We Need to Talk About Intolerance in Great Neck.

Reactions to Great Neck’s BLM protest reveal the increasing need to open the conversation on intolerance in the community.

“You all need to listen because, for many, it is hard to speak against what your community believes,” said Bryanna Sosa, a sophomore at North High, as she stood on a bench facing a crowd of approximately 700 protesters gathered during a peaceful anti-racism rally Sunday, June 7 in John L. Ielpi Firefighters Park. Though the rally had been peaceful, the reaction from the community to its organization, specifically within Great Neck Facebook groups, was arguably not. 

Great Neck protesters stand in the Village Green after marching from John L. Ielpi Firefighters Park. Law and Chan argue that the reaction to the protest’s organization from some community members is indicative of intolerance in Great Neck. (Credit: Kirsten Law)

The protest organized by Great Neck high school students was one of many in Long Island and across the world that have quickly ensued after the death of George Floyd, a 46-year-old black man who spent his final moments wedged between a city street and the knee of a Minneapolis police officer, unable to breathe. 

“I will be there and I will be filming to see who is with them and I will publicly shame them,” was posted by a local resident on a Great Neck community webpage two days prior to the protest. 

The same resident had made a post earlier expressing her concern and a sense of urgency for “Great Neck [to] wake up” as “BLM terrorists are coming to Great Neck on Sunday” and for people to “Look at the rocks already waiting for destruction.” In reality, the rocks pictured in the post were being used in construction at the Great Neck LIRR Station which had been ongoing for several months.

This resident, however, was not alone in her beliefs and negative feelings. Her post was followed by a thread of comments and alongside similar posts in support.

It is not their beliefs that are of concern; individuals should be free to believe as they please, and it is valid to express fears about violent breakouts. What is disheartening is the extent to which they were going to go— to use threats and misinformation— in order to induce fear and stifle the voices of the young protestors. 

And yet, such intolerant sentiments are not new. 

Nearly two years ago, video footage surfaced of two Great Neck women, one of which appeared to be this same resident, yelling vicious racial and transphobic slurs for several minutes at a street fair, shouting “No transgenders to Great Neck. Take that sh*t to China” while holding up an image of Great Neck library trustee candidate Mimi Hu. 

One of the two Great Neck women yells racist and transphobic remarks directed toward Great Neck Library trustee candidate Mimi Hu while giving her the finger at a street festival on October 21, 2018. Hu was confronted and stalked by these two woman while walking through the street festival and Autofest in Great Neck Plaza with her six-year-old son, having only moments earlier been verbally attacked in a Starbucks. (Credit: Great Neck Record)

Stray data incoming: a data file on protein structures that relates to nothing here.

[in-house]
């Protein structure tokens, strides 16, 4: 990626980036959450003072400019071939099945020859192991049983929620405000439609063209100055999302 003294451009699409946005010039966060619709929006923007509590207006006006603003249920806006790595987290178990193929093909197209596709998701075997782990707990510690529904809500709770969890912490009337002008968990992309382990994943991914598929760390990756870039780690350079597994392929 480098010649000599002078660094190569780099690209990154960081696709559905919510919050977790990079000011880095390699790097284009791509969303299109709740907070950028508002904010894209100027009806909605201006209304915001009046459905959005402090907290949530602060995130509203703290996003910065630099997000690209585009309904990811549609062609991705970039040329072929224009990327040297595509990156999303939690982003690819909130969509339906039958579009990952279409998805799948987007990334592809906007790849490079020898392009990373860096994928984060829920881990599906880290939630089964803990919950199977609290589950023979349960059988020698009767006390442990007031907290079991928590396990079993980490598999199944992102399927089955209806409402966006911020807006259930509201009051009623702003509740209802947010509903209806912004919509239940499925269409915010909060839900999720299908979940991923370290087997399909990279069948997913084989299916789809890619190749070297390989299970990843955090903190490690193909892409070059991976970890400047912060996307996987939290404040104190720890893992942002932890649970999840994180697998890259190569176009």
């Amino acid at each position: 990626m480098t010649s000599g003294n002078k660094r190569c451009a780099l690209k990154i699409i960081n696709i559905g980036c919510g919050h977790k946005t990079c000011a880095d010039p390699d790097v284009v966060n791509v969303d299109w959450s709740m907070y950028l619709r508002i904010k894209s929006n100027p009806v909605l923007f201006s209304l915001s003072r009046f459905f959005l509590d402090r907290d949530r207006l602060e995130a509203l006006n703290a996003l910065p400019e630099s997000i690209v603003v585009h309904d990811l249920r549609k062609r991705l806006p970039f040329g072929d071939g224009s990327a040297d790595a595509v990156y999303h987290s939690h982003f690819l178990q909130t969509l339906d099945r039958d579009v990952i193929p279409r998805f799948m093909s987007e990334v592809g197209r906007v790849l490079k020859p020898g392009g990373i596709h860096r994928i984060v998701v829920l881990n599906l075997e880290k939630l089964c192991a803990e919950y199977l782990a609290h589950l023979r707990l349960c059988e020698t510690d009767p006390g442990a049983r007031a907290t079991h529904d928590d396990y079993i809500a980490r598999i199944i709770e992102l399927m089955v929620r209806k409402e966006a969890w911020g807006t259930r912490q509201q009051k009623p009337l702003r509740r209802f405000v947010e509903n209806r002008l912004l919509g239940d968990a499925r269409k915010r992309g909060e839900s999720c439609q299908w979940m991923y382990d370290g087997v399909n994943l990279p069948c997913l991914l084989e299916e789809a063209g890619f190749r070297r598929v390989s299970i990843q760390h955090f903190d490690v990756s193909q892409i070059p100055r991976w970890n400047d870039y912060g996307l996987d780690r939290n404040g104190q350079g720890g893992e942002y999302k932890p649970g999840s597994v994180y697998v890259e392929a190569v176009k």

Though these comments were condemned by the Great Neck community, most notably Republican candidates for Congress Elaine Phillips and Dan DeBono, these instances highlight the importance of instilling values of tolerance in ourselves and our youth.

The incident appeared in both local and national news. Yet, there had been little effort to discuss or converse about the event in schools despite the fact that there may have been Chinese Americans and transgender individuals who were deeply affected by it, feeling unsafe in their own community.

In fact, there has been a recent rise in Instagram accounts offering a platform for Great Neck teens to share their experiences with hate speech. 

One account labeled “exposing_greatneck,”  before being shut down, worked to essentially expose instances of racism in the community, specifically by North High students. Another, currently active account called, “shine_a_light_greatneck” offers an anonymous platform where Great Neck students can share their experiences with transphobia, homophobia, racism, and any other experiences of bullying. 

The emergence of these accounts serves as evidence that change needs to occur as there are some students who fear that they are being targeted. The very fact that an account needs to expose hate speech for us to open discussion about it, means that greater effort needs to be put into addressing this controversial issue, whether it be through schools or at home.

At this time, these accounts only scratch the surface. These are instances that have been reported. There are certainly more individuals who have experienced bigotry and discrimination. They should be encouraged and empowered to speak out. 

Great Neck is a community that prides itself on its education system, yet simultaneously fails to educate its children to tolerate opinions that are different from their own. Intolerant sentiments are manifested in hate speech and cyberbullying among Great Neck’s residents and school community. Until a greater effort is made to be more accepting of others’ differences, Great Neck will remain only an illusion of safety as hate festers in online forums and social media posts.